Thursday, November 21, 2013

The Legacy of Syd Field

As many of you reading this will undoubtedly know, Syd Field passed away earlier this week. Syd was the original screenwriting guru. His book, Screenplay, published in 1979, was the first real how-to book on screenwriting and introduced the terminology of “three act structure” which is now the language Hollywood. Syd called three-act structure the “paradigm.”

Although it’s likely that Syd was familiar with the philosophies of Aristotle and the book The Art of Dramatic Writing by Lagos Egri (about playwriting), he primarily developed his theories by reading thousands of screenplays and asking himself: What do the good ones have in common? And what do the bad ones lack?

Screenplay and the follow up The Screenwriter’s Workbook were two of the first screenwriting books I read. (I liked The Screenwriter’s Workbook better… it had exercises and if you did them, at the end of the book you’d have a screenplay).

One of the problems of being the first to do something like this is that others come along and expand and improve on what you’ve done. Screenplay looks a little unsophisticated today. It’s not the first book I recommend to new writers. But his books are the foundation of most contemporary screenwriting education – including the class I teach and this blog.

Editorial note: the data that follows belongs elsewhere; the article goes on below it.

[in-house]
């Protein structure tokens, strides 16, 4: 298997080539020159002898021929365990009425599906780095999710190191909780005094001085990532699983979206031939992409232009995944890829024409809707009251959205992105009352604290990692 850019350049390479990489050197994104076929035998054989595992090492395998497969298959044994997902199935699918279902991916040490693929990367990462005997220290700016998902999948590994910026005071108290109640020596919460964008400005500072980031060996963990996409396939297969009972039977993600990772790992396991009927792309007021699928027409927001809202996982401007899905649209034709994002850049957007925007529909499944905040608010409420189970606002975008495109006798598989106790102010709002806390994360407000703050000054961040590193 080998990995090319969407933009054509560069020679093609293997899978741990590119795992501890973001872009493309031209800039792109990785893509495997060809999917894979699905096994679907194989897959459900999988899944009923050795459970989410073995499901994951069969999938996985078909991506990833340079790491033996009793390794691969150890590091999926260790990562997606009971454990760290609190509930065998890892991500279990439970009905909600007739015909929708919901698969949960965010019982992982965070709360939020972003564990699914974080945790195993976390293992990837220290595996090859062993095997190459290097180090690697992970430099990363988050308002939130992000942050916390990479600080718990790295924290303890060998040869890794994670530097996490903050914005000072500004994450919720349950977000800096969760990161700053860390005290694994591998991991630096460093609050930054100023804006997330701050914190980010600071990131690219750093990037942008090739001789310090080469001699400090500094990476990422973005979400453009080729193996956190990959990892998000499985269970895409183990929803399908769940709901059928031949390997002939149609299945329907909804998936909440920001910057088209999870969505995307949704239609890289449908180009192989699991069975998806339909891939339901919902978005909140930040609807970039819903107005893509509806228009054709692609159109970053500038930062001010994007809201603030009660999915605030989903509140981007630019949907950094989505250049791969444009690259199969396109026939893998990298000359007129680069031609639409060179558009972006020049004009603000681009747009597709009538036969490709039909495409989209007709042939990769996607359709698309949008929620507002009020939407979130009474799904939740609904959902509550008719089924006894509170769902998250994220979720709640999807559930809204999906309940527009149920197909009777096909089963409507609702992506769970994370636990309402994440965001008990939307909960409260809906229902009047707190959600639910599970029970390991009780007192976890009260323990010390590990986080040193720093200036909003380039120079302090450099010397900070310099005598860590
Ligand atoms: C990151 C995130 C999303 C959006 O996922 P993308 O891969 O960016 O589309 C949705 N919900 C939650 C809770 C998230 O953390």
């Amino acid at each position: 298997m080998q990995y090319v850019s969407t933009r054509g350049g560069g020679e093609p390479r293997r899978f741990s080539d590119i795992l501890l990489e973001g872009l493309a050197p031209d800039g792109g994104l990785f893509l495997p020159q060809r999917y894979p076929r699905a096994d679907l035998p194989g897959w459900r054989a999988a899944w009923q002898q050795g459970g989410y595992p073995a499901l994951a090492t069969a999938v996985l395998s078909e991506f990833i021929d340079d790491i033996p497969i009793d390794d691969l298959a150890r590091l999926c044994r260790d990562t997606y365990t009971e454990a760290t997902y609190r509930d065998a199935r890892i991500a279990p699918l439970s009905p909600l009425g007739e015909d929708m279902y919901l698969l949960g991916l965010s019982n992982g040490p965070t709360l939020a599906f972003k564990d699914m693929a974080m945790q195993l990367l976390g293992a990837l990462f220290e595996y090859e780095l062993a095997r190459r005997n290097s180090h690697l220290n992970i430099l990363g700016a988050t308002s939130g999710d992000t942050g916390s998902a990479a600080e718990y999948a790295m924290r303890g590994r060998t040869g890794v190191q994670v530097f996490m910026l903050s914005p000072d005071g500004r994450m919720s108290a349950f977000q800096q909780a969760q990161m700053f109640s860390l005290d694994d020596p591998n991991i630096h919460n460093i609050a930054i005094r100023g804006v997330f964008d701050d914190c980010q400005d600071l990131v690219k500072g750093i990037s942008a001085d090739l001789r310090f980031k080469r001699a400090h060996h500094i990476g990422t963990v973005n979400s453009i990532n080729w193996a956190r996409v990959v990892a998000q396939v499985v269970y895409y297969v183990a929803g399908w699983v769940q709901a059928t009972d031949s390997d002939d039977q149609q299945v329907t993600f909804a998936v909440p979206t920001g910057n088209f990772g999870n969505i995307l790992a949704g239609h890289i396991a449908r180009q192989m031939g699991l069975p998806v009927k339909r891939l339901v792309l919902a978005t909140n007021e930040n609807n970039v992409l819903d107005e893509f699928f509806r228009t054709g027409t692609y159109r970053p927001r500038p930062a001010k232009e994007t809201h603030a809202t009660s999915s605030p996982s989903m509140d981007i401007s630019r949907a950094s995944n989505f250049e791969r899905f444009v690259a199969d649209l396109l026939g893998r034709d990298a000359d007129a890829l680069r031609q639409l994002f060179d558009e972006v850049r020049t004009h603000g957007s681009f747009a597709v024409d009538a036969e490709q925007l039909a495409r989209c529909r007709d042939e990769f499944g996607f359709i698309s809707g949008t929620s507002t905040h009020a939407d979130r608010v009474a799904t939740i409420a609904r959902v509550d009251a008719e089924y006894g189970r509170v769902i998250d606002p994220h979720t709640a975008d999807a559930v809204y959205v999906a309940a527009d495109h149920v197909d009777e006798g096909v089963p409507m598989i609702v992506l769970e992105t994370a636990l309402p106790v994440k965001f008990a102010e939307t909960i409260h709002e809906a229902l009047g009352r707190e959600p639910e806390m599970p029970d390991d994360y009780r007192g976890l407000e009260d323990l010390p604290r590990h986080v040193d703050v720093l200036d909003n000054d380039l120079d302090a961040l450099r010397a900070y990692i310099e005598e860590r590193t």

There are always people who resist the idea that you can teach any kind of art. Syd was criticized for dumbing down movies and making them more formulaic. (Recently the Save the Cat book came under similar criticism.)

I think such accusations are ridiculous. Knowing craft does not preclude creating art; in fact it enables art. Only the weakest of aspiring artists would think that knowledge could somehow squelch their creativity. Syd himself was flexible on his paradigm. He’d often say that you have to know the rules to break them.

Which doesn’t mean Syd’s theories and others that followed have never been used improperly. Much of the Hollywood development community has read these books. Trouble comes when they start to use the theory rather than their own judgment to evaluate screenplays and give notes.